News article

NNI symposium highlighted the impact of nutrition on the outcomes of critically ill patients

Posted:  Monday, February 13, 2012

Last month the NNI held a breakfast symposium during Clinical Nutrition Week 2012 in Orlando, USA. As one of the premier events in the calendar of healthcare professionals practicing in clinical nutrition, this was an important opportunity to share new thinking and advance awareness of the impact that nutrition can have on the outcomes of critically ill patients.

Five presenters took to the podium during the event and webinars will be available on the NNI website soon. In the meantime, here are the key points from each presentation:

Dr. Steven McClave: ‘When does Nutrition Change Therapy Outcomes?’

  • Increased calorie deficit creates increases in negative outcomes such as increased sepsis, ARDS, LOS and even mortality
  • Volume-based feeding as a goal can limit this loss of calories each day by making up the difference
  • Enteral nutrition to replace calories lost is still preferable to parenteral nutrition

Dr. Jose Saavedra: ‘Spectrum of Intestinal Dysfunction in the ICU’

  • An empty GI tract creates an increase in gut permeability and causes increased inflammation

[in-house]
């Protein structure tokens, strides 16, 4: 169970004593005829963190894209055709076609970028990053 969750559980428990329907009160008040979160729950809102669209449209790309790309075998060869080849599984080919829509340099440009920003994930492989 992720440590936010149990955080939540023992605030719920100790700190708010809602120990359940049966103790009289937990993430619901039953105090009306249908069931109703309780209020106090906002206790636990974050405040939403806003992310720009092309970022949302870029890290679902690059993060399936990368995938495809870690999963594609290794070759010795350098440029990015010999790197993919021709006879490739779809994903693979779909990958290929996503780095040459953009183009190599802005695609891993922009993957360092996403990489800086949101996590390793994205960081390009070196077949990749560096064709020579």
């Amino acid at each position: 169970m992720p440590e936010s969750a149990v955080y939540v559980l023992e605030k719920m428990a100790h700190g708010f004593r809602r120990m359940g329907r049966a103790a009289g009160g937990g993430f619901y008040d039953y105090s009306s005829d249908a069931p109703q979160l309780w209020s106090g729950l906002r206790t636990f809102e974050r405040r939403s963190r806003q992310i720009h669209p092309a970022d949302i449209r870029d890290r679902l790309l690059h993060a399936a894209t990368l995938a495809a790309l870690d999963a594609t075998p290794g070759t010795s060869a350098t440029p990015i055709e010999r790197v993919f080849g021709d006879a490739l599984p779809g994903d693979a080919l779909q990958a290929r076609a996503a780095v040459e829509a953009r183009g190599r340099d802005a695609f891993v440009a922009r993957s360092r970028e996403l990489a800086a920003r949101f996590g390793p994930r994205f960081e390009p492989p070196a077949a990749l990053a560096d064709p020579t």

• The key to stopping the vicious cycle is to stop unnecessary NPO (patients not allowed anything in their GI tract)!

Dr. Robert Martindale: ‘Case Presentation and Nutrition Therapy’

  • Appropriate enteral feeding improves patient outcomes—we must advocate for nutritional therapy
  • Dietitians and nutrition professionals need to round with physicians—that way all appropriate information can be shared when orders are being changed

Dr. Kevin Miller: ‘CAN WE FEED - A Mnemonic Merging Nutrition Support and Critical Care’

  • A multi-disciplinary approach to increase EN in Critical Care Units is needed
  • The mnemonic CAN-WE-FEED can be used to help recognise those patients appropriate for nutrition support – taking into account how sick the patient is, nutrition screening, access and type of formula used for success (considering a small peptide formula for malabsorption patients)

Beth Taylor, MS, RD, CNSD, FCCM: ‘Advanced Practice Role of RD in the ICU setting’

  • Dietitians can be part of money-saving programs to improve patient outcomes
  • Tube placement, blood sugar management and physical/nutritional assessment can all be in the realm of responsibility of the advanced practicing dietitian

A vast library of nutrition related studies, articles, and webinars is freely available on the Nestlé Nutrition Institute website in the ‘Resources’ section: